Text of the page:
Indian Country in the News: Aug. 19 - 26, 2011
This week's news highlights include a Supreme Court ruling from the nation's second-largest tribe to expel its slave descendants, a look at the complications and controversies of federal recognition; accusations in Bolivia following a protest over indigenous rights and the environment, the Seneca tribe's plans to overhaul its economy and continued protests across the U.S. and Canada against plans for a major oil pipeline:
- Reuters: Second-largest U.S. Indian tribe expels slave descendants - "The nation's second-largest Indian tribe formally booted from membership thousands of descendants of black slaves who were brought to Oklahoma more than 170 years ago by Native American owners.The Cherokee nation voted after the Civil War to admit the slave descendants to the tribe. But on Monday, the Cherokee nation Supreme Court ruled that a 2007 tribal decision to kick the so-called "Freedmen" out of the tribe was proper. The controversy stems from a footnote in the brutal history of U.S. treatment of Native Americans. When many Indians were forced to move to what later became Oklahoma from the eastern U.S. in 1838, some who had owned plantations in the South brought along their slaves."
- CSMonitor: What makes a native American tribe? - "The profiles of some federally recognized American Indian tribes have grown in recent decades as they parlayed their sovereign status to create profitable ventures such as gambling enterprises. But there are many other tribes that – never having had a reservation or simply falling through the cracks of Indian policy – are unrecognized by the United States. Scholars estimate that more than 250,000 of the 5 million who identify themselves as American Indians belong to about 300 unrecognized tribes, making them almost invisible to federal Indian law."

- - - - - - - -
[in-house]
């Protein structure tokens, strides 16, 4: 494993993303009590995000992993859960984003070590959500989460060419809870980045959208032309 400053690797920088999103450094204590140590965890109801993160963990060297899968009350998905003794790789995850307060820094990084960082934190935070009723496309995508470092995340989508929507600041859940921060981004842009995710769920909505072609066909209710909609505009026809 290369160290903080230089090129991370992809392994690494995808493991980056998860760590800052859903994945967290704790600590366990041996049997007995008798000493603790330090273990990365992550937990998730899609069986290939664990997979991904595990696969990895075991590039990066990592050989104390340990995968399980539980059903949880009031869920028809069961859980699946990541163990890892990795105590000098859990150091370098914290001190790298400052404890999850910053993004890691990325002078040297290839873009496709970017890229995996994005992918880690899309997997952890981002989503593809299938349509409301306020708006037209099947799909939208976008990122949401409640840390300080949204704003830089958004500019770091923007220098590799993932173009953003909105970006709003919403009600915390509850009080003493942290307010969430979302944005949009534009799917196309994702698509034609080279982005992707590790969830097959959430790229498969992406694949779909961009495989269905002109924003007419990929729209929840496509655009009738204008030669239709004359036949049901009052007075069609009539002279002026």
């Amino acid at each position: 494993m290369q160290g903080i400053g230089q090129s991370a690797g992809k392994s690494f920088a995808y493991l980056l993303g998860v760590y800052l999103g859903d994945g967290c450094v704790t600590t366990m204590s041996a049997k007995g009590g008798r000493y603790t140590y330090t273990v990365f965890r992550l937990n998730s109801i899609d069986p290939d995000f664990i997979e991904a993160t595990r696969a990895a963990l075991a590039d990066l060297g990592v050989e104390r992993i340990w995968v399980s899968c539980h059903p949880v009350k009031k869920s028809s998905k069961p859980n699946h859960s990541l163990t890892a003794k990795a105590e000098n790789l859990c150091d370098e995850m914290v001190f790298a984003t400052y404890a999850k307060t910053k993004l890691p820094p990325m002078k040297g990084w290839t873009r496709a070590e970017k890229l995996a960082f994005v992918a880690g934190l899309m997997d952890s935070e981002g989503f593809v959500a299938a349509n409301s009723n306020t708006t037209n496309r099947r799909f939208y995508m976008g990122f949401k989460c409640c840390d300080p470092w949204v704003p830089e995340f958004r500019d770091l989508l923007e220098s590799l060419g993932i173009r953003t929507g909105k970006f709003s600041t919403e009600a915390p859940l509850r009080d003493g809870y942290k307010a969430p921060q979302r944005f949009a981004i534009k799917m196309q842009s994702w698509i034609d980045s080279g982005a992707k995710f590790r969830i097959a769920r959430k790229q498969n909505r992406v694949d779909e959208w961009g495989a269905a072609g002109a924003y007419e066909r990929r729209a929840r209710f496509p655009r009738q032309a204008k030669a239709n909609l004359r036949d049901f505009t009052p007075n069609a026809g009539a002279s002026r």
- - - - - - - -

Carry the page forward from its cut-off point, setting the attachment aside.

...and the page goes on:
- Bolivia’s President Accuses USAID of Inciting Indigenous March against Highway - "Bolivian President Evo Morales is accusing the United States of inciting a march by indigenous protesters against a Brazilian-financed highway his government is intent on building through an Amazon nature preserve. Morales says his government isn’t ruling out expelling the U.S. Agency for International Development."
- NPR: Seneca Nation's New Chief Seeks To 'Change Course' - "Earlier this month, New York Gov. Andrew Cuomo said he's "actively" considering legalizing gambling in the state to raise revenue. That would create competition for casinos owned by New York's native nations. Casino and tobacco sales have turned the Seneca nation, south of Buffalo, from an impoverished territory to the fifth-largest employer in the region. But the nation's new president, Robert Odawi Porter, wants the Senecas to go beyond smoke shops and slot machines. Porter, a Harvard-educated lawyer and academic, wants to recast one of the darkest moments of the Seneca people into an economic boon."
- U.S. First Nations oppose Keystone - "The National Congress of American Indians has joined Canadian First Nations in opposition of the much debated Keystone XL pipeline project. In a statement released late last week, the NCAI said TransCanada's proposed pipeline expansion could severely impact Native American communities and "poses grave dangers if it is constructed." The statement released by NCAI, described as the nation's oldest, largest, and most representative American Indian and Alaska native advocacy organization, reaffirms the position of its members and expresses solidarity with Canadian First Nations concerned about the project."